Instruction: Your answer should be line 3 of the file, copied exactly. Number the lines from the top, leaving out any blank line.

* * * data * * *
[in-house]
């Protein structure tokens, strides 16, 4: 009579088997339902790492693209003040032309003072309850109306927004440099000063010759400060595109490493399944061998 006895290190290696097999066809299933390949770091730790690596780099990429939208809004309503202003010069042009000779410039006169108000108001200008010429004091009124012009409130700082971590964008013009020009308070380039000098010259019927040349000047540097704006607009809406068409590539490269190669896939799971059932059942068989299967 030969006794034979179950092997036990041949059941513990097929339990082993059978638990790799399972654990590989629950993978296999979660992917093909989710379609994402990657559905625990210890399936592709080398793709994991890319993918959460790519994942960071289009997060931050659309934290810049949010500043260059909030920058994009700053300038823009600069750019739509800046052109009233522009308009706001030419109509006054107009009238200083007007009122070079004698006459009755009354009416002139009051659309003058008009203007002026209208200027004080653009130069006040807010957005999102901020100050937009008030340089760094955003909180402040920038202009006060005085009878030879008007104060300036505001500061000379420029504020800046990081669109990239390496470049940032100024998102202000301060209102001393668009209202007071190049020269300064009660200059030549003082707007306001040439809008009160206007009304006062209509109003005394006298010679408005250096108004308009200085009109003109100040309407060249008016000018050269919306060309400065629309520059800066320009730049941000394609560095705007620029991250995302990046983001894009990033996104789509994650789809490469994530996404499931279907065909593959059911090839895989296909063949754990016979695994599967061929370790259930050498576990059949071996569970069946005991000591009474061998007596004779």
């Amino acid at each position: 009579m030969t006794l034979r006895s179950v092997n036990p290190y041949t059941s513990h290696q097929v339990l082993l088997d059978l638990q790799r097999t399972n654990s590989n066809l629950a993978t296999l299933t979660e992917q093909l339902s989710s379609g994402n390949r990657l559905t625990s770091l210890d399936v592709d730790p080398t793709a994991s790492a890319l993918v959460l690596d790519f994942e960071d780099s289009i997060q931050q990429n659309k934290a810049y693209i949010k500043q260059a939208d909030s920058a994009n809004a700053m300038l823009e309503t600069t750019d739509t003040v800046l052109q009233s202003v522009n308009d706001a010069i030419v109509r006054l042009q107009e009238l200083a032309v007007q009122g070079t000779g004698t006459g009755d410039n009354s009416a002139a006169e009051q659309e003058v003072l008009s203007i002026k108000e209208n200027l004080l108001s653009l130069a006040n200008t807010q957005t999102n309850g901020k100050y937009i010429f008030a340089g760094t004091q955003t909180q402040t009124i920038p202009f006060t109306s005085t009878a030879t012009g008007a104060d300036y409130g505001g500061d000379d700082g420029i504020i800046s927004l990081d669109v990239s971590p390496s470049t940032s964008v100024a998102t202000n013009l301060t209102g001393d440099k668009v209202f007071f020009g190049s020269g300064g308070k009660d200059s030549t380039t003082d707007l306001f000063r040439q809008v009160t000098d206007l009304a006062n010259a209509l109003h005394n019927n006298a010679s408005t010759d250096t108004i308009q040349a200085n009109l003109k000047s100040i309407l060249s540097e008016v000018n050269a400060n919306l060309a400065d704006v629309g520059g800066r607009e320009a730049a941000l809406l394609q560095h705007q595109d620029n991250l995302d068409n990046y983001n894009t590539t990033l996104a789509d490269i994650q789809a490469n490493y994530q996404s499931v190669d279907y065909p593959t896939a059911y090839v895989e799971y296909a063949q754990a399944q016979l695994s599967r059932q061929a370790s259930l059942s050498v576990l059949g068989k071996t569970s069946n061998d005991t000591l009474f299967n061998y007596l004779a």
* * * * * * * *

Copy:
């Amino acid at each position: 009579m030969t006794l034979r006895s179950v092997n036990p290190y041949t059941s513990h290696q097929v339990l082993l088997d059978l638990q790799r097999t399972n654990s590989n066809l629950a993978t296999l299933t979660e992917q093909l339902s989710s379609g994402n390949r990657l559905t625990s770091l210890d399936v592709d730790p080398t793709a994991s790492a890319l993918v959460l690596d790519f994942e960071d780099s289009i997060q931050q990429n659309k934290a810049y693209i949010k500043q260059a939208d909030s920058a994009n809004a700053m300038l823009e309503t600069t750019d739509t003040v800046l052109q009233s202003v522009n308009d706001a010069i030419v109509r006054l042009q107009e009238l200083a032309v007007q009122g070079t000779g004698t006459g009755d410039n009354s009416a002139a006169e009051q659309e003058v003072l008009s203007i002026k108000e209208n200027l004080l108001s653009l130069a006040n200008t807010q957005t999102n309850g901020k100050y937009i010429f008030a340089g760094t004091q955003t909180q402040t009124i920038p202009f006060t109306s005085t009878a030879t012009g008007a104060d300036y409130g505001g500061d000379d700082g420029i504020i800046s927004l990081d669109v990239s971590p390496s470049t940032s964008v100024a998102t202000n013009l301060t209102g001393d440099k668009v209202f007071f020009g190049s020269g300064g308070k009660d200059s030549t380039t003082d707007l306001f000063r040439q809008v009160t000098d206007l009304a006062n010259a209509l109003h005394n019927n006298a010679s408005t010759d250096t108004i308009q040349a200085n009109l003109k000047s100040i309407l060249s540097e008016v000018n050269a400060n919306l060309a400065d704006v629309g520059g800066r607009e320009a730049a941000l809406l394609q560095h705007q595109d620029n991250l995302d068409n990046y983001n894009t590539t990033l996104a789509d490269i994650q789809a490469n490493y994530q996404s499931v190669d279907y065909p593959t896939a059911y090839v895989e799971y296909a063949q754990a399944q016979l695994s599967r059932q061929a370790s259930l059942s050498v576990l059949g068989k071996t569970s069946n061998d005991t000591l009474f299967n061998y007596l004779a």